A 'black magic' CO2 fix
Biochar, similar to charcoal used by pre-Columbian Amazonian cultures to boost crop yields, could help the fight against climate change by securely locking carbon away in soils for thousands of years, according to the December-January issue of ECOS magazine.
Biochar is made by heating woody waste at high temperatures without oxygen, a process that also produces biogas and usable ‘bio-oil’, renewable energy sources. The stable black carbon-rich solid left after these are captured can remain in soil for up to 5000 years.
Used in agriculture, it could increase crop production and reduce emissions of greenhouse gases such as carbon dioxide and nitrous oxide from fertilisers. Biochar appears to be especially effective as a soil additive for rehabilitating contaminated soils and boosting crop yields on marginal land.
Prominent climate change figure, Professor Tim Flannery, has publicly advocated biochar's potential, stating it; “…provides a unique, powerful solution, for it allows us to address food security, the fuel crisis and the climate problem, and all in an immensely practical manner.”
Australia’s food future
ECOS investigates how we can make more sustainable choices about what we eat, and how smart policy can accommodate food security priorities for future rural prosperity.
Is an organic banana produced in northern NSW and trucked down the east coast a better option nutritionally and environmentally than one produced by conventional means in the Philippines and shipped to an Australian market?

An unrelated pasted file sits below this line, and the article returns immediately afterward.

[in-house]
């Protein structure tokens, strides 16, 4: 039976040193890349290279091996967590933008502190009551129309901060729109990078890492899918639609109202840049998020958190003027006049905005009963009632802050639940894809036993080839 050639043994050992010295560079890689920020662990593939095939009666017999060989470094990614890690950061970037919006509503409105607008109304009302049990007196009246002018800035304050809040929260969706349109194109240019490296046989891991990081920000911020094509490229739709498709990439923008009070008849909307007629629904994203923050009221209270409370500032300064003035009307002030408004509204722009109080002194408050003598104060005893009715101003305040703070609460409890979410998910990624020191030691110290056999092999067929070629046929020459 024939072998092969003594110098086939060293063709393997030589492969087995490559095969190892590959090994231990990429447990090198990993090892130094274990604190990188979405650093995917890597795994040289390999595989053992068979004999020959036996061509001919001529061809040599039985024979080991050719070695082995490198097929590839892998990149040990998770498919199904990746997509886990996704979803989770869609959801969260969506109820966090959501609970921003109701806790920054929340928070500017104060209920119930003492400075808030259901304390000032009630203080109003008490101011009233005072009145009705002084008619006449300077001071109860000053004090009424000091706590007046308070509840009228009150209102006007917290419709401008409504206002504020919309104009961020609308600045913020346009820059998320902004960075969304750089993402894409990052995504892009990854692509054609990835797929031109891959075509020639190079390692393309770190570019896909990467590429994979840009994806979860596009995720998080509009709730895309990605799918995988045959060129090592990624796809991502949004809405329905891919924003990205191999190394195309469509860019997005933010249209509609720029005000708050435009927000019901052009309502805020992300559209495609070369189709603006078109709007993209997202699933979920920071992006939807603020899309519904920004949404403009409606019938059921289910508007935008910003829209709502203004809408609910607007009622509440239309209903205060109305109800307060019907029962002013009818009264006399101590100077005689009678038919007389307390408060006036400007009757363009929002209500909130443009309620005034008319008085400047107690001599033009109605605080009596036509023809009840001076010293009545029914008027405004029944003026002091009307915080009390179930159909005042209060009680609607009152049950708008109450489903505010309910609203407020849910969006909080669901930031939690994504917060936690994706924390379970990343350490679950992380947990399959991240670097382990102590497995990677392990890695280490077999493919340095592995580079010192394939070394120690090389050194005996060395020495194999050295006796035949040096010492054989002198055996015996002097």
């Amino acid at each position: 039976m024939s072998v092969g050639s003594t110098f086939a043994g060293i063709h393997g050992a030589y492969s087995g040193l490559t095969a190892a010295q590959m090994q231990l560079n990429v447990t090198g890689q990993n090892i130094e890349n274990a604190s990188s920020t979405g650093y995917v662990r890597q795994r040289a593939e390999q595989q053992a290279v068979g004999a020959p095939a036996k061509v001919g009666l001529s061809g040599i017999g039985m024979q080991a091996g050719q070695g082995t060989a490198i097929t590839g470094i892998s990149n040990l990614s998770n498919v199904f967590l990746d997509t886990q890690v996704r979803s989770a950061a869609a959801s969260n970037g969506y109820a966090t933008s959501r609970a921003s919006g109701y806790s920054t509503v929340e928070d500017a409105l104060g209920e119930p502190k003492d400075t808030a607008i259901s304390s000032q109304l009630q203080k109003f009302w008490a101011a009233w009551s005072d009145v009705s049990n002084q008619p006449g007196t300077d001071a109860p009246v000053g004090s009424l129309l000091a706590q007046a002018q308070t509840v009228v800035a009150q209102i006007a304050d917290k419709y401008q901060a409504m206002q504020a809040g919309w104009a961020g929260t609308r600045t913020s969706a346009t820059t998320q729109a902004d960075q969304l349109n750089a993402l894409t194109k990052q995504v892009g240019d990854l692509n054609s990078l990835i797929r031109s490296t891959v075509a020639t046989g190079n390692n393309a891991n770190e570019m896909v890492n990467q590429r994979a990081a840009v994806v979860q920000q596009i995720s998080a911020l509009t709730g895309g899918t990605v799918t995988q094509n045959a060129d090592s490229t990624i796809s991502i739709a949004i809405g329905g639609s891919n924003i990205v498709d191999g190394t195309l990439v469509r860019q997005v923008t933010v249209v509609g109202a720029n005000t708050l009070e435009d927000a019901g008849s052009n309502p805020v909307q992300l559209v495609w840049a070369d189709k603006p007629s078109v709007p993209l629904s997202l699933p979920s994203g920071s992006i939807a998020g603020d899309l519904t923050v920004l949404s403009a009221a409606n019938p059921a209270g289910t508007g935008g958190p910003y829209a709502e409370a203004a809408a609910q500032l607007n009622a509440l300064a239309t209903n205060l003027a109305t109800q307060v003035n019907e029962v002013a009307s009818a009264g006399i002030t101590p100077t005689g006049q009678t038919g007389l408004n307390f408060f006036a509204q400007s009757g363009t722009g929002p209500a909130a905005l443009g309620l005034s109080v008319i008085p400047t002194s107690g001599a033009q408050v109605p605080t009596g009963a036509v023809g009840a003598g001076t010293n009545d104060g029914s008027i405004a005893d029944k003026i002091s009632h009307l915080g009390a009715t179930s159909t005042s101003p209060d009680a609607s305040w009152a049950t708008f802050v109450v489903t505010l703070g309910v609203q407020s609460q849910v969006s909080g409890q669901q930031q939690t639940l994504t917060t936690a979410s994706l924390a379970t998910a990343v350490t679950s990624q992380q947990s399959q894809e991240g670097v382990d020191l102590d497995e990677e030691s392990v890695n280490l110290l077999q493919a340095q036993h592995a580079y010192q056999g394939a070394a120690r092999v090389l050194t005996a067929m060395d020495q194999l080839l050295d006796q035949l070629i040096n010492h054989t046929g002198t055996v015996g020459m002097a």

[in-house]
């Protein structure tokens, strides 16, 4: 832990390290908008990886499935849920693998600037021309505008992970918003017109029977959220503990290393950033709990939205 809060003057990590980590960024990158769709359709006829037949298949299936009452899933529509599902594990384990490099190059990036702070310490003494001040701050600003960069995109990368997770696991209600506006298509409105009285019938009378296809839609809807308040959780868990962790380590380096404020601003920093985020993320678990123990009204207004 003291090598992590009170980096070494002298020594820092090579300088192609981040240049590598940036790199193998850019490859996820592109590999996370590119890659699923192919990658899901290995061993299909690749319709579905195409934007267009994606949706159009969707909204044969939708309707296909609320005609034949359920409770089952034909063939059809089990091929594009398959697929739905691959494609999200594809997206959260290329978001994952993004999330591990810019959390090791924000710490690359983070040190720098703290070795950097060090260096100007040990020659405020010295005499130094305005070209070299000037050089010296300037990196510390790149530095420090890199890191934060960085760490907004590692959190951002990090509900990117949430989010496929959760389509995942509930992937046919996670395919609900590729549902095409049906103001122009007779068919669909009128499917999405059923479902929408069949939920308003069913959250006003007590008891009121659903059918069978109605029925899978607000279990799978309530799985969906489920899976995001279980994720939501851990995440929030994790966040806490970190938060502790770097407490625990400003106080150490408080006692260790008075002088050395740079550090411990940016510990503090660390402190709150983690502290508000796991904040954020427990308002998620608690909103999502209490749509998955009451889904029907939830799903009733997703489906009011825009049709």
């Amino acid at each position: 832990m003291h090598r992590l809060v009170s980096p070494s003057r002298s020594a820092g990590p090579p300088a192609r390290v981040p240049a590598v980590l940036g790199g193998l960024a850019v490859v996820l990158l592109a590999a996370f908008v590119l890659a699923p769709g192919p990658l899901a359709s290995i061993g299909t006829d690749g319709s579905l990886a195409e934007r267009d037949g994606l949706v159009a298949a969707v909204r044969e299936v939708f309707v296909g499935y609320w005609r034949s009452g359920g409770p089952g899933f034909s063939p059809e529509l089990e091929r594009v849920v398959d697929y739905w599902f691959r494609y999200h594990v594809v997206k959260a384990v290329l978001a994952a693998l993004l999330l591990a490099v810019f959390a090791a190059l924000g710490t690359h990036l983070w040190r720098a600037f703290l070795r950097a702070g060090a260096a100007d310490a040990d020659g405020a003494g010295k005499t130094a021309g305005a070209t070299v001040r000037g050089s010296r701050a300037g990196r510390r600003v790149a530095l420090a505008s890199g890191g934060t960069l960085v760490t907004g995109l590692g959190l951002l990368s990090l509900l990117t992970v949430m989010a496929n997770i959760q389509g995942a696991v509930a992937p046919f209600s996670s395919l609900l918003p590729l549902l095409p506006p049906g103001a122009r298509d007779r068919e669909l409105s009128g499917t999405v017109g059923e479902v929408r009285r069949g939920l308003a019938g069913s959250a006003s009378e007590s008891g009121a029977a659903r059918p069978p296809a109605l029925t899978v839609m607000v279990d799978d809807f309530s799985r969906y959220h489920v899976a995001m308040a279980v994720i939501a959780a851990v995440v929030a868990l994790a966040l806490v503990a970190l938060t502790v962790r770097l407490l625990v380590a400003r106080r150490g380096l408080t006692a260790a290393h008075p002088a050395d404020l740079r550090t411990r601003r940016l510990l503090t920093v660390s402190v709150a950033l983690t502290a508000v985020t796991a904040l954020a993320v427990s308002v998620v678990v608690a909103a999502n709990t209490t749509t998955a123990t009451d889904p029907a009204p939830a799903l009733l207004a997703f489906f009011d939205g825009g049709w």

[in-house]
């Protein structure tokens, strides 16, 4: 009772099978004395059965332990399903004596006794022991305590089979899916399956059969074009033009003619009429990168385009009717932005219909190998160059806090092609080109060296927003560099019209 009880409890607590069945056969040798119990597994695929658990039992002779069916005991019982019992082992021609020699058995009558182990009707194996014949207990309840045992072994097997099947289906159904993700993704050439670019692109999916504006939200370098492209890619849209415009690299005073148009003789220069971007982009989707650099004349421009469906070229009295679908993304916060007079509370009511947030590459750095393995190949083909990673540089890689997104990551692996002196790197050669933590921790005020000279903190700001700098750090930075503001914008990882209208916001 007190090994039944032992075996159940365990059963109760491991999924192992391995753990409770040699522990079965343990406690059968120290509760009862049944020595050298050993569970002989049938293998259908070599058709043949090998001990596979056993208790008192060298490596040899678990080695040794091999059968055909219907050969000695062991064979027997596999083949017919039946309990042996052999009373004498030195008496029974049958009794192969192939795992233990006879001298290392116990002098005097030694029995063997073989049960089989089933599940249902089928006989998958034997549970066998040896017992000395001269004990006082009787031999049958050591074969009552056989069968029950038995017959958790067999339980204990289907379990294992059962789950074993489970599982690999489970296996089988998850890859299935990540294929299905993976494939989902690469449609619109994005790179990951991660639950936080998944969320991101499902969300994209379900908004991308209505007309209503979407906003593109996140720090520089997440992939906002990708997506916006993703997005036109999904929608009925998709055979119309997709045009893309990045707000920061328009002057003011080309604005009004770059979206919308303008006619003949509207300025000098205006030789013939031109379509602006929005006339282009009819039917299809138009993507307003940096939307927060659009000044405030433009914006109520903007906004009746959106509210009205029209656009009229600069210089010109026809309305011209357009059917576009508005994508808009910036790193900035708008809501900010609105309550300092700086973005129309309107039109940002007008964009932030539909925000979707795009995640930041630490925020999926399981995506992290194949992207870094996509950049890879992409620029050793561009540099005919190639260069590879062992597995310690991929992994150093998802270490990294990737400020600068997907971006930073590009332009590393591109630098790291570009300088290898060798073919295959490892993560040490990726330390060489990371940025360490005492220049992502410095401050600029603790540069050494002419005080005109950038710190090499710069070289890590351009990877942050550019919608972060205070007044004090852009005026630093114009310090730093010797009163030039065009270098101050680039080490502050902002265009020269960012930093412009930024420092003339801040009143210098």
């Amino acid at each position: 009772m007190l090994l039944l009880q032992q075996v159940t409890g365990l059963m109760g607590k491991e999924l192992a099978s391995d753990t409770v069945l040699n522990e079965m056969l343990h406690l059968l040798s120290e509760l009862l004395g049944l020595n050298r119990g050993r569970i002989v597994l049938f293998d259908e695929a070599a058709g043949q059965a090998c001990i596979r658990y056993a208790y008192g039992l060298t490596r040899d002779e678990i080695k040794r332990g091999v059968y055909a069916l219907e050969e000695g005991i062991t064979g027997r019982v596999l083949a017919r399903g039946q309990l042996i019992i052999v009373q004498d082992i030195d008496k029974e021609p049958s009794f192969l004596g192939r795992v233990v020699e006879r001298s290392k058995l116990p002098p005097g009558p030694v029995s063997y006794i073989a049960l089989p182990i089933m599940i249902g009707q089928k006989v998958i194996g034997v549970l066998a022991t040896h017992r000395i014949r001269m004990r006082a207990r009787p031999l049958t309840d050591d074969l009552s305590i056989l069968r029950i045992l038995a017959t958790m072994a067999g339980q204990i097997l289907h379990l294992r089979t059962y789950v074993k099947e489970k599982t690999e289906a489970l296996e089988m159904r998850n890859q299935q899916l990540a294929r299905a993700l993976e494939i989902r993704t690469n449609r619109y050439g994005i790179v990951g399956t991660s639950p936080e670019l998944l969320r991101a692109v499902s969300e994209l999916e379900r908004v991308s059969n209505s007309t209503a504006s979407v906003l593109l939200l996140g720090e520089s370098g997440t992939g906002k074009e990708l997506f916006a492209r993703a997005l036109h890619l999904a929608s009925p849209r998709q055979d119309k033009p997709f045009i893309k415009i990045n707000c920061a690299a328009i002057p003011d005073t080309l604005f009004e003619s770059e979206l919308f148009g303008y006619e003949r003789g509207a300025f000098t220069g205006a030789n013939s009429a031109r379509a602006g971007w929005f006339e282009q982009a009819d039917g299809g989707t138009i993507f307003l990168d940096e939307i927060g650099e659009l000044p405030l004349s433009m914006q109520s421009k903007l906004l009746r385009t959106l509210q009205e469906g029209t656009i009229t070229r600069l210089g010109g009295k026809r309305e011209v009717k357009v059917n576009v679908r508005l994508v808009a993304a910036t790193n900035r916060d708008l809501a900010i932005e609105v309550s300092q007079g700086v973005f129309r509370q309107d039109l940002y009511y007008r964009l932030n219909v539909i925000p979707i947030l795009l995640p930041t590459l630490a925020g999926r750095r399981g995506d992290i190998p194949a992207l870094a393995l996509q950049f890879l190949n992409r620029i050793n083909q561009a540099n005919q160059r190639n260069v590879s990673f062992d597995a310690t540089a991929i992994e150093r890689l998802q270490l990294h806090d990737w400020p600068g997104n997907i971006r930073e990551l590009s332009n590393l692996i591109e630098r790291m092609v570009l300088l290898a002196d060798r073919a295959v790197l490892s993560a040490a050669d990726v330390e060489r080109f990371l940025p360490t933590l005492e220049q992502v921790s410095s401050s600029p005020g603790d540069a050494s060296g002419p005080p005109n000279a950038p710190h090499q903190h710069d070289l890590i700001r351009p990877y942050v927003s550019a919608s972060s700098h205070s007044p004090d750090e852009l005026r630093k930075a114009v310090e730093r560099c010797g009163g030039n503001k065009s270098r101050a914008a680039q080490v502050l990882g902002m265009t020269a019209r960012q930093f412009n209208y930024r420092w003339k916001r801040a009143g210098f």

Scientists are analysing our food products in terms of carbon consumption and environmental impacts across their entire life cycles, from paddock to plate. The energy (and thus emissions) used to supply food is now often expressed as food miles (fuel consumed in the production, transport and processing of food). Another source of greenhouse gas emissions are nitrogen-based fertilisers used to increase crop productivity on depleted soils.
“The food system is a major component of export income, our largest manufacturing sector, a huge employer, the largest water user and the second largest cause of greenhouse gas emissions,“ says sustainability consultant, Andrew Campbell.
“Most Australians think of their water use in terms of showers, toilets, gardens and swimming pools, but by far the largest component of household water use is through the food we consume.
“We need to grow much more food over coming decades, from probably less land and with less available water than we have now, with much higher costs for energy, water and nutrients, in a much more difficult climate, especially in southern Australia.”
The power of a green economy
ECOS looks at the impact of the recent financial crisis on climate change action. In the past, a prevailing assumption that green investment comes at a cost to the economy meant that momentum for action on the environment was lost when global economic recessions hit in 1973 and 1992.
But, as Australia's key advisor on emissions trading, Professor Ross Garnaut, has pointed out, climate change will be around long after the worst impacts of the current financial crisis.
Today, some leaders – including USA President-elect Barack Obama – are seeing the opportunities that long-term investment in environmentally-aligned initiatives provide to revive the economy and job growth, and tackle climate change.
The UK's Sir Nicholas Stern has said: “There are more incentives to invest in energy efficiency during a recession and when oil prices are high. Spending on renewable and other low-carbon industries could help stimulate the economy.”
Page 17 of this issue discusses how CSIRO also sees investment in a green collar workforce as a major growth opportunity, and the key to a ‘triple bottom line’ in Australia.
Provided by CSIRO